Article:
Loving the Language of Love
Harold Bloom, a noted Shakespeare scholar calls Love’s Labour’s Lost “a festival of language, an exuberant fireworks display in which Shakespeare seems to seek the limits of his verbal resources, and discovers that there are none.” Be on the lookout for word play, puns and complex language. Remember, Shakespeare’s presenting an educated class of royalty and nobles, so their use of language and verbal agility is going to be on display.
Words, Words, Words
Love’s Labour’s Lost has plenty of them! It’s one of Shakespeare’s most talkative plays. According to some, it uses more “new” words (words that the playwright hadn’t ever used before) than any of Shakespeare’s previous plays.
What’s in Name?
There’s been some discrepancy over the spelling of one of the King of Navarre’s best buddies. Is it Berowne? Biron? Barrone? It is different depending upon the edition of the play you refer to.
No Way to Treat a Lady
Alas, the Princess of France isn’t ever given a name. She’s just referred to as the Princess of France.
Speaking of Words…
Love’s Labour’s Lost contains the longest word in any of Shakespeare’s plays: honorificabilitudinitatibus. Costard says it and it means “with honorablenesses.”
In for the Long Haul
The play also contains Shakespeare’s longest single scene clocking in at 1016 lines. Just to compare, the entirety of The Comedy of Errors runs just 1786 lines.
The Ins and Outs of Love
It’s believed the play was first performed at Christmastime for Queen Elizabeth in 1597. The play fell out of favor and wasn’t really produced again until almost 240 years later.
Hey, this is kind of familiar…
If you’ve seen or read other Shakespeare plays, you’ll notice that Love’s Labour’s Lost has some situations and characters that will seem similar. Like The Two Gentlemen of Verona, we get two clowns in Love’s Labour’s Lost. You’ll find shades of Beatrice and Benedick’s squabbling from Much Ado About Nothing in the banter between Berowne and Rosaline. The buffoonish Prince of Aragon in The Merchant of Venice could very well be the brother of the bragging Spaniard Don Armado. And like A Midsummer Night’s Dream there is a play-within-the play that wraps up the events in Love’s Labour’s Lost. Shakespeare very well may have been trying out some ideas in Love’s Labour’s Lost that he refined in some of the later plays.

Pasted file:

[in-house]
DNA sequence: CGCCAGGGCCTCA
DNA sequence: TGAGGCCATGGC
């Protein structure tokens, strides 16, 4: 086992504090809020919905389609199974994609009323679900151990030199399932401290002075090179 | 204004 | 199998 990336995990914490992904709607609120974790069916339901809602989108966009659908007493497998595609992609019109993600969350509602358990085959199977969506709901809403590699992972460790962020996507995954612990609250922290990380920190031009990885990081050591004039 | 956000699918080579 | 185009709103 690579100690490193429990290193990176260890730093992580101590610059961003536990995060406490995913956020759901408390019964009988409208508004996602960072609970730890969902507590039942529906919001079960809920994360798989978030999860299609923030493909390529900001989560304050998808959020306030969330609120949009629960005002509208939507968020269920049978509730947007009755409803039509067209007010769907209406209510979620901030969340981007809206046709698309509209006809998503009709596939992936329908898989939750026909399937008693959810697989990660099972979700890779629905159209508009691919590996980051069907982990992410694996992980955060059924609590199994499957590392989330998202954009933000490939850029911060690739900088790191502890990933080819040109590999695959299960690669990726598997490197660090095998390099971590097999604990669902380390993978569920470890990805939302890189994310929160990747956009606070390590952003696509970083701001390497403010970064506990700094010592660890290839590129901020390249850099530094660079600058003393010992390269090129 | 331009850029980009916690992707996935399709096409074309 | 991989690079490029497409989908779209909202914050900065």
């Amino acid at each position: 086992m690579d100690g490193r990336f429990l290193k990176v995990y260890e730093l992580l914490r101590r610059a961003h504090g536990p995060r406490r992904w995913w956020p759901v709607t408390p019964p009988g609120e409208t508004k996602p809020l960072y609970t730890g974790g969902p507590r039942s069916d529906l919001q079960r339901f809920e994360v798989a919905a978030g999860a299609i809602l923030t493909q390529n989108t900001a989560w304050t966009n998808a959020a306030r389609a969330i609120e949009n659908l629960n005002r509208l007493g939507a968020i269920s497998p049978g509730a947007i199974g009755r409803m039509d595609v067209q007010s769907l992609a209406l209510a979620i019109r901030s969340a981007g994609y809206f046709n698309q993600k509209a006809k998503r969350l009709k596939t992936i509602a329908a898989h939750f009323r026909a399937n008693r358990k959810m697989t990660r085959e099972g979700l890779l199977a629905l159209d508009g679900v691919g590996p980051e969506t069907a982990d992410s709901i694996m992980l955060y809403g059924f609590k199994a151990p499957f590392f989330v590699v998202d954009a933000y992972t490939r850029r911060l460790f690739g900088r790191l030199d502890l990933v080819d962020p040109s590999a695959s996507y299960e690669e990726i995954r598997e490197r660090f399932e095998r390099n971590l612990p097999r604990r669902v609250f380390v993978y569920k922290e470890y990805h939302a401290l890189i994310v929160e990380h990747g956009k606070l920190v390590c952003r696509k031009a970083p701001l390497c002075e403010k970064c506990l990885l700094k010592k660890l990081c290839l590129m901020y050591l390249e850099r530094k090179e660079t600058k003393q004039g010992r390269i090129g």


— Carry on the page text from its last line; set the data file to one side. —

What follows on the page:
Two by Two by Two by Two by Two
You just know that the “He-man Woman Avoiders Club” set up at the start of the play by the King and his buddies is not going to last after the arrival of the Princess and her ladies. One by one the boys give up their vows of abstinence to pursue their loves, resulting in four different couples with four different exploits that we get to follow. And on top of that, there’s the rivalry between Don Armado and Costard for the hand of Jacquenetta. Shakespeare has never set so many love matches spinning before in a play, so make sure you keep track of who’s pairing up with whom.
Yeah, I Invented That
Shakespeare borrowed and adapted much of the plots to his plays from other literary sources, but the action in Love’s Labour’s Lost is entirely his own creation. The play does allude to some actual historical events (the French War of Religion) and borrows names of leading figures of the day (King of Navarre, Dumaine, Longaville, Berowne) for his characters. And the character of Don Armado may be a humorous dig at the fallen glory of the Spanish Armada.
The Comic Toybox
A pedant, a braggart, and a fool walk into a bar… Several of the more exaggerated comic characters in Love’s Labour’s Lost can trace their ancestry back to the classic Italian commedia dell’arte tradition. Audiences at the time could easily hook into the habits and motivations of these character types while Shakespeare could then use them to elaborate on his own themes.
You Call That a Happy Ending?
Usually Shakespeare’s comedies end happily; there’s a wedding or two or three, people dance, there’s much merry making. But Shakespeare’s a sly one. He leaves us hanging at the end of Love’s Labour’s Lost wondering if the newly minted couples actually will live “happily ever after.” Or, was he setting us up for a sequel?
What Happens After a Year and a Day?
With all the unresolved romances and promises to meet again, if any of Shakespeare’s plays was screaming for a sequel, it is Love’s Labour’s Lost. There’s been debate about the existence of a play titled Love’s Labour’s Won and whether or not it continued the stories left dangling or whether it’s a completely unrelated lost play. There is evidence that a play by that title was written by Shakespeare, but no copies of it are known to exist.